Health insurance premium costs for private-sector employees skyrocketed more than 100 percent from 1996 through 2006, according to new statistics from the U.S. Department of Health and Human Services.
The survey by the Agency for Healthcare Research and Quality measured insurance premium costs for private employers and their employees.
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Nationally, the average premium cost of a family insurance plan jumped from $4,954 to $11,381 a year, while the average cost of a single premium rose from $1,992 to $4,118.
Employers' share rose from $3,679 to $8,491 a year for family coverage and from $1,650 to $3,330 a year for single coverage. Employees also saw their share rise significantly, from $1,275 to $2,890 a year for family coverage and from $342 to $788 a year for single coverage.
Arizona was not among the top 10 states in terms of the highest costs for private employer health insurance, but it did rank between 11th and 20th, according to the study. With the exception of the single employee contribution of $803, which was close to the national average, Arizona premiums and employee contributions are consistently above the national average.
"The general cost of health care has risen at a faster rate," said Jim Branscome, a statistician with the agency. "Employees are getting older, which also is a factor. There was a period of time about three or four years ago when it was going up 10 percent or more per year, and in the last couple of years, it seems to have moderated a bit."
Overall, the rising cost of health insurance can be attributed to higher-quality health care, said Marjorie Baldwin, director of the School of Health Management and Policy in the W.P. Carey School of Business at Arizona State University.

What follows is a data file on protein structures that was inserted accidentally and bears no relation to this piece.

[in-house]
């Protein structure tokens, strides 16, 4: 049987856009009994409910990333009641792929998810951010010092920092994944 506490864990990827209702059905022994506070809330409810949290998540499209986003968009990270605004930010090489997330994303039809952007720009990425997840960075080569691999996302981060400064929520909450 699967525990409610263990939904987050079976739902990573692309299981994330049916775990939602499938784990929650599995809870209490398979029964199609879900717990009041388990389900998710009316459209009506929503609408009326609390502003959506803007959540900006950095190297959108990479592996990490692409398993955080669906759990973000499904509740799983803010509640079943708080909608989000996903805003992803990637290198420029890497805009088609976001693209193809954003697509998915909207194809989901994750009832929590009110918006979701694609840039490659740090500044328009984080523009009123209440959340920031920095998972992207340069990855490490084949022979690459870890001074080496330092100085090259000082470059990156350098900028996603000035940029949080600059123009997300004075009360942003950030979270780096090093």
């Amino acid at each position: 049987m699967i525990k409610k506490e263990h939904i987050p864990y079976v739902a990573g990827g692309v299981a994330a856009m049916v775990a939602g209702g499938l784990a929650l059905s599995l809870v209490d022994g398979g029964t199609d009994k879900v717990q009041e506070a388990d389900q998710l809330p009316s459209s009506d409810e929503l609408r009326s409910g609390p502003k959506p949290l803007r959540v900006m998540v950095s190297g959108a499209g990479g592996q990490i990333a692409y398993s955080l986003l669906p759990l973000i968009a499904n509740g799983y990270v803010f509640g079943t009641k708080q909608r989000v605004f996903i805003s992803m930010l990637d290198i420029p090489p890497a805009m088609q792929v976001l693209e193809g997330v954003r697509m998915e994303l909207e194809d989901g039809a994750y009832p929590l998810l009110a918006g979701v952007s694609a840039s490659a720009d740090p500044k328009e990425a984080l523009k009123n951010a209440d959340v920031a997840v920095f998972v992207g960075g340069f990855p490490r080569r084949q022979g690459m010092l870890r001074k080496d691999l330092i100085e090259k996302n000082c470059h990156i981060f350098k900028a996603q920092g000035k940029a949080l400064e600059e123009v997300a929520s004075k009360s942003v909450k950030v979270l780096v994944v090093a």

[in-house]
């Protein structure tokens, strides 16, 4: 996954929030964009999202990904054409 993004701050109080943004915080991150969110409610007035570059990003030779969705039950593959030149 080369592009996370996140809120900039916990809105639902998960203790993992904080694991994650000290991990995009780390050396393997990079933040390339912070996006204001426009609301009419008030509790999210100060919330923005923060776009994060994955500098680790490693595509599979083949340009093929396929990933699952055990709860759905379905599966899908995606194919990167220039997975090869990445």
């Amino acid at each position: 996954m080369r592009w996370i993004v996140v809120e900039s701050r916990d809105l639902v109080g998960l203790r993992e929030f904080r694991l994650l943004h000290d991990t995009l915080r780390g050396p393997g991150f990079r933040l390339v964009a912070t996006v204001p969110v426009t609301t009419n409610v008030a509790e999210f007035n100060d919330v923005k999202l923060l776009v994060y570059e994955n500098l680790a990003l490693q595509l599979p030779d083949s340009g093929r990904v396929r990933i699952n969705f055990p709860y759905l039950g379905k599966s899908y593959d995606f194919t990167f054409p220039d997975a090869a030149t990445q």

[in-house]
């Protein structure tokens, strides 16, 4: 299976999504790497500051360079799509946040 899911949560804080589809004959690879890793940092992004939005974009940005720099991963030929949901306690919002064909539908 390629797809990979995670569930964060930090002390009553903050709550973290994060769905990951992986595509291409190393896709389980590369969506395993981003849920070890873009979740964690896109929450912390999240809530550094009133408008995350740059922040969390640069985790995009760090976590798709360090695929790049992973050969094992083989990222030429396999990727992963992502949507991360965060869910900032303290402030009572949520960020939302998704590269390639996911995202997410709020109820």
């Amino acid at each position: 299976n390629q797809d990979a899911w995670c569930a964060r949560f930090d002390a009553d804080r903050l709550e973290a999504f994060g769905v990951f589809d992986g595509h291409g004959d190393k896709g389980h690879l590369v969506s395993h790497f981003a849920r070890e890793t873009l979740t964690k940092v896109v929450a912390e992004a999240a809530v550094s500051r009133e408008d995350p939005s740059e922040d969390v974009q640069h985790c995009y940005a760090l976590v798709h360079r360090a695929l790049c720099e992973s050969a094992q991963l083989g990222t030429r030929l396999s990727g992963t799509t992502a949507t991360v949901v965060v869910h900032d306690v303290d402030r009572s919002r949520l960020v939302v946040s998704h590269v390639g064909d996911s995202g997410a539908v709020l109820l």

"Overwhelmingly, economists believe that increasing costs of health care are related to improvements in technology," she said. "We are able to treat diseases we could never treat before. We are able to keep alive people we could never keep alive before. But all of this costs money. So that is going to be a major contributor to the increasing health care costs."
Employees are paying the higher costs because insurance is part of their compensation package, Baldwin said.
"It's tied to employment, so people have the choice of plans that their employer picked and not the broad range of choices that they might have in the market," she said. "Secondly, it's regulated within states, and many times states will have a lot of regulations about what the minimal coverage is. So there may be people who would want to pay less for health insurance and only have catastrophic coverage ... but that may not be allowed."
Deductibles, co-payments and co-insurance all have risen along with premiums, Branscome said.
Phyllis Rowe, president emeritus of the Arizona Consumers Council, said it's more important than ever for employees and employers to thoroughly examine and compare all options before selecting a health insurance plan.